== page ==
Richard Chapman details the latest updates in CRO and Google Analytics advice including the importance of psychology in CRO, education before conversion, and how to implement CRO techniques that complement SEO strategy.
When Psychology and CRO Go Hand in Hand
With the right psychological insights, your Conversion Rate Optimisation should see improved results. Neil Patel from Crazyegg admits that it’s not always that straightforward, but with a good understanding of the psychological patterns of online users, your conversion tips and tricks should be founded in something a little more concrete.
So why is it so important to get to grips with the psychology behind CRO?
Psychology gives you the most direct path to changing a user’s behaviour, which is the central goal of conversion rate optimization.
With that in mind, how then do we harness our knowledge about user behaviour to our advantage? It all comes down to making decisions, and how users reach that decision. Our job is to make their decision-making process that much easier – coaxing them through the funnel to a conversion that is simple, with no questions asked.
There’s no escaping the fact that all decisions made by users are informed by their emotions, as well as the rational side of their brain. But with a clearer idea of the psychology behind the users’ behaviour, you’re much better informed about the emotion that’s triggered their decision making process, and can then identify how to cater your conversion path to that user.
How to implement your newfound knowledge of user psychology
Getting to grips with your specific target audience and their emotional and rational journey on your site will only really be discovered by getting to know your users. Patel suggests diving into the following to do just that:
- Interview your users
- Use psychographics
- Delve into their cognitive biases
- Study the customer psychology in great detail
- Ask ‘why’ constantly
Delve thoroughly into the psyche of your users and ask yourself why they’re not converting where they should be. Use your newfound psychological info to your advantage to get under the skin of your customers’ traits, fears, desires and frustrations, and your conversion path will be easy to follow.
How pushy is too pushy?
Are you inadvertently urging your users to purchase before they have all the information required?
The danger of over-zealous conversion optimisation means that you may be optimising for clicks and not entirely for your customers. The key to this? Educate, then convert. Give your customers all the information they need in order for them to buy from you with complete confidence. Wider Funnel details how a lack of education can cause decreased conversions.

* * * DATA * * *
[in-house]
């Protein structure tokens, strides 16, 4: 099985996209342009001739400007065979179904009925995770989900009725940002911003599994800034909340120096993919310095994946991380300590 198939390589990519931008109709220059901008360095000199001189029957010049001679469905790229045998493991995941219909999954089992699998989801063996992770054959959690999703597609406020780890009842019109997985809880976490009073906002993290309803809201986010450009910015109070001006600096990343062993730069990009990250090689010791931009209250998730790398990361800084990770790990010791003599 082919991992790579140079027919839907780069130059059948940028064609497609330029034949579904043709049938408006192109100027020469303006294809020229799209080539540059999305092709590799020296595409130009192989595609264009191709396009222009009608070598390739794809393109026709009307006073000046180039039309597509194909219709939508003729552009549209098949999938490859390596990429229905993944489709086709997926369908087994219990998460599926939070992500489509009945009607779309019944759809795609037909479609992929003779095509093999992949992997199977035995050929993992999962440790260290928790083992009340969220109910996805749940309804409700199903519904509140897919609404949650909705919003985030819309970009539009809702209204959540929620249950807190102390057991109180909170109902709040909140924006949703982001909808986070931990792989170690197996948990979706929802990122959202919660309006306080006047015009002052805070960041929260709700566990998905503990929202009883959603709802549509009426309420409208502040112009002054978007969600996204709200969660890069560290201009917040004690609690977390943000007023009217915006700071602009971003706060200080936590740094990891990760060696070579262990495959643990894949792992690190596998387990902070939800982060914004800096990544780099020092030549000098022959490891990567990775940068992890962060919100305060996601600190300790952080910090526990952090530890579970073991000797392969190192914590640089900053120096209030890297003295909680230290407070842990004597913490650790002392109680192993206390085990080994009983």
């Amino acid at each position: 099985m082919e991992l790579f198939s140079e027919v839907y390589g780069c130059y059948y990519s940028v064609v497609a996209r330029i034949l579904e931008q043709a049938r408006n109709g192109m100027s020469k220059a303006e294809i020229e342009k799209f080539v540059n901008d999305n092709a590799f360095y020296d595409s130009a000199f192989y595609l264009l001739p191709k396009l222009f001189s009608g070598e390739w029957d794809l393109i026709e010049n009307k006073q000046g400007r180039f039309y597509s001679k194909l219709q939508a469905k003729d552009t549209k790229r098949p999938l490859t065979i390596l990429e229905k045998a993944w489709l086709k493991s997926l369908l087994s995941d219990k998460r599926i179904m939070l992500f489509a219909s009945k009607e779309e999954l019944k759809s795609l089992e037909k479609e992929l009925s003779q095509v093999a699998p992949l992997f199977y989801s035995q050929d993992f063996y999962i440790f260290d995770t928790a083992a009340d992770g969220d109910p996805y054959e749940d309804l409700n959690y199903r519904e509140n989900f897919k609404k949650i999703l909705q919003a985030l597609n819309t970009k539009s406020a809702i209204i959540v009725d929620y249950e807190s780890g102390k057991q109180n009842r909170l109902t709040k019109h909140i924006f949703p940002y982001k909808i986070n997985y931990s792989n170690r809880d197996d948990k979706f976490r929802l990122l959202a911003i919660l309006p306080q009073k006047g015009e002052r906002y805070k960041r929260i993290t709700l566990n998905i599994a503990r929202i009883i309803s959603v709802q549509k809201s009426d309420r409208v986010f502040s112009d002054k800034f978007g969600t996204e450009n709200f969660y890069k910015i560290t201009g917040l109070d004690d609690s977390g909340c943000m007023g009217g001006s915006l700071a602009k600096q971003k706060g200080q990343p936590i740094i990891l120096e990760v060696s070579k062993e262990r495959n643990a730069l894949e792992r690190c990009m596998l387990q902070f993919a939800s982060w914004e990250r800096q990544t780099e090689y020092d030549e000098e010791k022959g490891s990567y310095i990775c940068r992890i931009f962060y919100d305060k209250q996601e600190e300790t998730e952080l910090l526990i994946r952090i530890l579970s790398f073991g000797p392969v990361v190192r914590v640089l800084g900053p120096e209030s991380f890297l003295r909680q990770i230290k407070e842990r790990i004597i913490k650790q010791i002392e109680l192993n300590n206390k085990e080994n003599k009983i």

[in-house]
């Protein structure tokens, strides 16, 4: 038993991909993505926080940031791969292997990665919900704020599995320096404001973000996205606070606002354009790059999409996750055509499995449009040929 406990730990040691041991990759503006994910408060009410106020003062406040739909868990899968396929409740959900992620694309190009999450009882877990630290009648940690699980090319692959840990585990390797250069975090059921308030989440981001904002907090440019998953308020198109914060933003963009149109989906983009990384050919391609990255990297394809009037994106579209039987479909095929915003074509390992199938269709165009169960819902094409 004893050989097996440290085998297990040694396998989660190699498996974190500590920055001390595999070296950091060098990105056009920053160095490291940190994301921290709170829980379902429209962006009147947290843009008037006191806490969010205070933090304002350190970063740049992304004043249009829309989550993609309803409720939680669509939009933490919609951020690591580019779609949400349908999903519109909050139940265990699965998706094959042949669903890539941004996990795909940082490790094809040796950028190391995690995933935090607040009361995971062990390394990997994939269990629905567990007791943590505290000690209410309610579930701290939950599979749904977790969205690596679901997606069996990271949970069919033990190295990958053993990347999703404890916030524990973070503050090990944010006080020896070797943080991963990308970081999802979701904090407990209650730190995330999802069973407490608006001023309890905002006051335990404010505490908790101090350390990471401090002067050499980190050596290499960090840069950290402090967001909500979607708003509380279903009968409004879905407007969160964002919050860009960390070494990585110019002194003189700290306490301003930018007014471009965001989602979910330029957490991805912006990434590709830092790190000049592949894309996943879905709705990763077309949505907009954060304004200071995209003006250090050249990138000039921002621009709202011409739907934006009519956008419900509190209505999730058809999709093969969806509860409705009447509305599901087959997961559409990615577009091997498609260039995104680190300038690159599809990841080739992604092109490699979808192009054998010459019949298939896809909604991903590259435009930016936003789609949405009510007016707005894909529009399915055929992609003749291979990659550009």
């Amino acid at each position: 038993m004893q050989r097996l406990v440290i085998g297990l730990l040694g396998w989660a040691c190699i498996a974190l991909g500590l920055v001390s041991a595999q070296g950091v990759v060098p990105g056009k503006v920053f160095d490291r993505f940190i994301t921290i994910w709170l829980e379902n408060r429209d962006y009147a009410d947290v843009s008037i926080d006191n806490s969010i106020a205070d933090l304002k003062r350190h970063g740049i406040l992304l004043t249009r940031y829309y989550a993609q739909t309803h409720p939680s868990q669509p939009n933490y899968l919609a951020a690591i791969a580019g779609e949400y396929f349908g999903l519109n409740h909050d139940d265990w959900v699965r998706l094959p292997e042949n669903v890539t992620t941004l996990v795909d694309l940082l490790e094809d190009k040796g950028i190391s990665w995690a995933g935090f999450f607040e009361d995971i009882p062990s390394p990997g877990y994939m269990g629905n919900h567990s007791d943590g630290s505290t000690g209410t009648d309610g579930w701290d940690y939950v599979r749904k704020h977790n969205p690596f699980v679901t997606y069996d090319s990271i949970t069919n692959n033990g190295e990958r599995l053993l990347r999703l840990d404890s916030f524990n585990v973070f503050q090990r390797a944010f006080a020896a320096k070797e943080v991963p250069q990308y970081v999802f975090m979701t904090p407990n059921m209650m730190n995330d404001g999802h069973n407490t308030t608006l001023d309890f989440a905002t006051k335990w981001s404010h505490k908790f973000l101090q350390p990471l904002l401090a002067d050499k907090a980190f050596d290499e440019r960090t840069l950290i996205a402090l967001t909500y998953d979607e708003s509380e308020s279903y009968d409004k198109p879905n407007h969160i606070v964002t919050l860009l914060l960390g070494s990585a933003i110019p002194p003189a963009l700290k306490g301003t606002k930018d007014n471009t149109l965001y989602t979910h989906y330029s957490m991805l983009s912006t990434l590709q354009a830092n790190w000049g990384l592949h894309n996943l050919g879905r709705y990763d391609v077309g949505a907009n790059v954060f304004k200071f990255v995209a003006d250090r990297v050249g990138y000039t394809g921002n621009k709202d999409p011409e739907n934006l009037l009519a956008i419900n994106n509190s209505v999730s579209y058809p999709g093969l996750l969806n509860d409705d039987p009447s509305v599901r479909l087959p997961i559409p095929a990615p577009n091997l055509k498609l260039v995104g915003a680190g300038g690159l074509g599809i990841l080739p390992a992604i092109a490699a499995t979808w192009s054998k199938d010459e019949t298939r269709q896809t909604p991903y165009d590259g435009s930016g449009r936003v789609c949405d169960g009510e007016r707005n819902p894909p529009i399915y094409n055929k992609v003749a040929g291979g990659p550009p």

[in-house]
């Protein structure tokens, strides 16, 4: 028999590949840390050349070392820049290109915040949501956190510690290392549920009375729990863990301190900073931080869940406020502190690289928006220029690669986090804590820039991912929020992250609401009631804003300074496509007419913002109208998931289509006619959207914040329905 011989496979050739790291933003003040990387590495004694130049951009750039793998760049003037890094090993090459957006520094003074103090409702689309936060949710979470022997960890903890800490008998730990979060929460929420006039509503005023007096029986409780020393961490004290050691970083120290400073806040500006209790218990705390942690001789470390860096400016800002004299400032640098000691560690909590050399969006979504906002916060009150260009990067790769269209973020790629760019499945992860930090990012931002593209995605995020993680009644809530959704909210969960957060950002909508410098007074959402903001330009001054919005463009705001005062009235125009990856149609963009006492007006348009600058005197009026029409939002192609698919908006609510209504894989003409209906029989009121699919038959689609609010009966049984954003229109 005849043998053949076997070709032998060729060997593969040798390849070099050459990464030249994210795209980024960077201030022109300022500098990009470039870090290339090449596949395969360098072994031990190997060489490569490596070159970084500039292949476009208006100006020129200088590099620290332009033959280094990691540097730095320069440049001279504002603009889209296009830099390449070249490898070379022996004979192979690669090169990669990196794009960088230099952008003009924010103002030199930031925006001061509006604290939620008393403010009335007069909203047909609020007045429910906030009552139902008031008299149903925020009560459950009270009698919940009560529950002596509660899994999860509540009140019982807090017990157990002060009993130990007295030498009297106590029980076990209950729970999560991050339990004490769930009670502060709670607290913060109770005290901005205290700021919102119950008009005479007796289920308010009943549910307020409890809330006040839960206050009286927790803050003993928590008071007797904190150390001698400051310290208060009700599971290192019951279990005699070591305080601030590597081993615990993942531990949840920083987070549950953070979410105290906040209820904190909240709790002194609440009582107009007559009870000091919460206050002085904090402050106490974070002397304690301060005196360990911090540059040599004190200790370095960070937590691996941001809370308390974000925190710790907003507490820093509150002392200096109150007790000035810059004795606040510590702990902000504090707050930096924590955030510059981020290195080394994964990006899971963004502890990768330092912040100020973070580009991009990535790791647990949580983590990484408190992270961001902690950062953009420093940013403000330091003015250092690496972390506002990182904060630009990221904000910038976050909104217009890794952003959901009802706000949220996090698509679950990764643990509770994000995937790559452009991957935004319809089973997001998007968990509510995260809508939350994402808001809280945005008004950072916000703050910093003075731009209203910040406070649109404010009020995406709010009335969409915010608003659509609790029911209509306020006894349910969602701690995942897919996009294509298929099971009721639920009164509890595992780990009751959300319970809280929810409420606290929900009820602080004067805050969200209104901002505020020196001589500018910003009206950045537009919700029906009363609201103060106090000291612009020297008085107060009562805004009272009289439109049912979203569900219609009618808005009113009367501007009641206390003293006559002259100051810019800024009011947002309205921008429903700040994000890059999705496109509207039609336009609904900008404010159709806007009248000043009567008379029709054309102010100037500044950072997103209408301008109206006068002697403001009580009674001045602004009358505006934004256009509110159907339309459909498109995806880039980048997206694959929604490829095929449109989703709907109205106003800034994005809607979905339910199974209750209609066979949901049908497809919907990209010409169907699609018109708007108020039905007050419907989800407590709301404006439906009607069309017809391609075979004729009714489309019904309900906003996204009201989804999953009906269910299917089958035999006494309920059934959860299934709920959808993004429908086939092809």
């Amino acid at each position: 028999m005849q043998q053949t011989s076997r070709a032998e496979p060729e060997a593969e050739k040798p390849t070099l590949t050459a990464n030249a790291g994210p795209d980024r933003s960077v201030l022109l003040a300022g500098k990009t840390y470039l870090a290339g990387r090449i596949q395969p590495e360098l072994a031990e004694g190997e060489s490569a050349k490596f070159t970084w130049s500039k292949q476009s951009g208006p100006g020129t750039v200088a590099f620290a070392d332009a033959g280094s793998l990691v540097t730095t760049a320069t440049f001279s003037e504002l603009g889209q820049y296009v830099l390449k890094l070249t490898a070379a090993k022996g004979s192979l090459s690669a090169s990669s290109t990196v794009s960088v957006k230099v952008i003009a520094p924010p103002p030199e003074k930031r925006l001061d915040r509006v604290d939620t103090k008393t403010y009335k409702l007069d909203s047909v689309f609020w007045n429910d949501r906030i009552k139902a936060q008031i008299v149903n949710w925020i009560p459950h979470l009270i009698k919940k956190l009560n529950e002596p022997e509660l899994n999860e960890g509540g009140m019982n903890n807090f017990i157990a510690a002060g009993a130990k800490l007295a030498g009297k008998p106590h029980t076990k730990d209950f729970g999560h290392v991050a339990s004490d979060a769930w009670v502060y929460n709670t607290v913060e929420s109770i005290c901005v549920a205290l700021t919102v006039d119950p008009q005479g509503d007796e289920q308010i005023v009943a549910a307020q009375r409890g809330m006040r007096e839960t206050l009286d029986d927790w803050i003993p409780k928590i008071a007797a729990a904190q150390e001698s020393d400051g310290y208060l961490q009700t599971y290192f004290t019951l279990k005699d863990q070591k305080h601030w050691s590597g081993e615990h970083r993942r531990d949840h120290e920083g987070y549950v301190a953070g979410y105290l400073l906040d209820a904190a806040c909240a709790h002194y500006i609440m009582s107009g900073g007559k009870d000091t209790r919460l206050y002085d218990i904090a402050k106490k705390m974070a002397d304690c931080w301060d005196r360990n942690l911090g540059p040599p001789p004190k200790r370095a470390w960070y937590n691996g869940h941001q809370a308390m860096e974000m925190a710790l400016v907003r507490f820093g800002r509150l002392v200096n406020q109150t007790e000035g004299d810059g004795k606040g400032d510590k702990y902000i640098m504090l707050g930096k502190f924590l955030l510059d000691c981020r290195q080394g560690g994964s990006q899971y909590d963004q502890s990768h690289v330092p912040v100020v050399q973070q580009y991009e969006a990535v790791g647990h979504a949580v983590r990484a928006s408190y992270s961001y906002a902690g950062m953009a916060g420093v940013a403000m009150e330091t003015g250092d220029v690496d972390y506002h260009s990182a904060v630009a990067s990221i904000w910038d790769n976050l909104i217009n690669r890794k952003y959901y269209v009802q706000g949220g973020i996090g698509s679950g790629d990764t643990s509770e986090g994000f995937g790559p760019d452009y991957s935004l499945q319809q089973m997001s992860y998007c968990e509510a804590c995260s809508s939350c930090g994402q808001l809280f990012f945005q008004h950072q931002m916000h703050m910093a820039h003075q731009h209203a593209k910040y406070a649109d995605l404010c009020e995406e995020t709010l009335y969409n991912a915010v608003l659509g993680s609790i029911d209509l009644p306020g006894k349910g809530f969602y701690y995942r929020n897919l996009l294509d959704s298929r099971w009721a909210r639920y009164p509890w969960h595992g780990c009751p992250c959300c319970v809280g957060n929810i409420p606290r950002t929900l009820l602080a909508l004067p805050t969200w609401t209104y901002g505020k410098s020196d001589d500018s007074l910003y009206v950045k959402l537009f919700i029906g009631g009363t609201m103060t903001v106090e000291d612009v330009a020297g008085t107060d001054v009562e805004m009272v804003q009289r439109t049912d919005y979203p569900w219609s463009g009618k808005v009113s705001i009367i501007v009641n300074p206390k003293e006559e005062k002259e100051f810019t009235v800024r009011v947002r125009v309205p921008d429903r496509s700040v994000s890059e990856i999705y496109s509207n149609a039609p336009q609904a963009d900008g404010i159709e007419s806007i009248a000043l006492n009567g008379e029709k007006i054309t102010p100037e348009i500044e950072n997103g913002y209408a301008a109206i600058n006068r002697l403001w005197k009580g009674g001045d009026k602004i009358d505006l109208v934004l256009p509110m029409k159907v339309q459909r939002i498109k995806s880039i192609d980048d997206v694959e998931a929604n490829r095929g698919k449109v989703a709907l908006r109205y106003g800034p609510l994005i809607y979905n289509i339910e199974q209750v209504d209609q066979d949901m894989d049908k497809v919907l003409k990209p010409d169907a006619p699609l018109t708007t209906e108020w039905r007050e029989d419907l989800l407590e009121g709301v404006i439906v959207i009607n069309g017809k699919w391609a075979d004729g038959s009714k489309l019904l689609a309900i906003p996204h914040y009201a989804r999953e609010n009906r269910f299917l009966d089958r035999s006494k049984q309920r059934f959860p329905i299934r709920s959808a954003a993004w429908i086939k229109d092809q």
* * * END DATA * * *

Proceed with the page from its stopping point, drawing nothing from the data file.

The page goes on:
Let’s face it. Users are now savvier than ever when it comes to an online purchase. They have all the tools to hand to make an informed decision about where they purchase from. And if your customer doesn’t have all the information necessary before they reach the checkout, you will inevitably see high exit rates at the checkout. This ability to educate your user about your product is incredibly important for B2B sites selling complex services and software. If you’re pushing your customer to convert before they know exactly how it works and how it will benefit them, you may just lose out on a customer.
Your calls to action are key in implement a gentler conversion path for users. Instead of “Buy now!”, why not present the user with more information with “Learn more”. A more subtle “contact us” button could be used across the site as a crutch so that when your user has “learnt more” and is ready to convert, they’re only one click away from getting in touch with your sales team.
At what point do you stop educating your user?
If you’re thinking that your customer does not need to be educated as much as suggested here, it may be a case of carefully studying the points at which users exit your site and abandon purchases. By widening your view of the entire funnel, you’ll be able to gain some clarity on where your users are having doubts, and how exactly your journey could be clearer. At the top of the funnel, you are going to need to gently persuade, helping users to identify that they’re in the right place. Further down the funnel, you’ll need to answer their questions and address their concerns, and finally make the transaction as clear and simple a process as possible.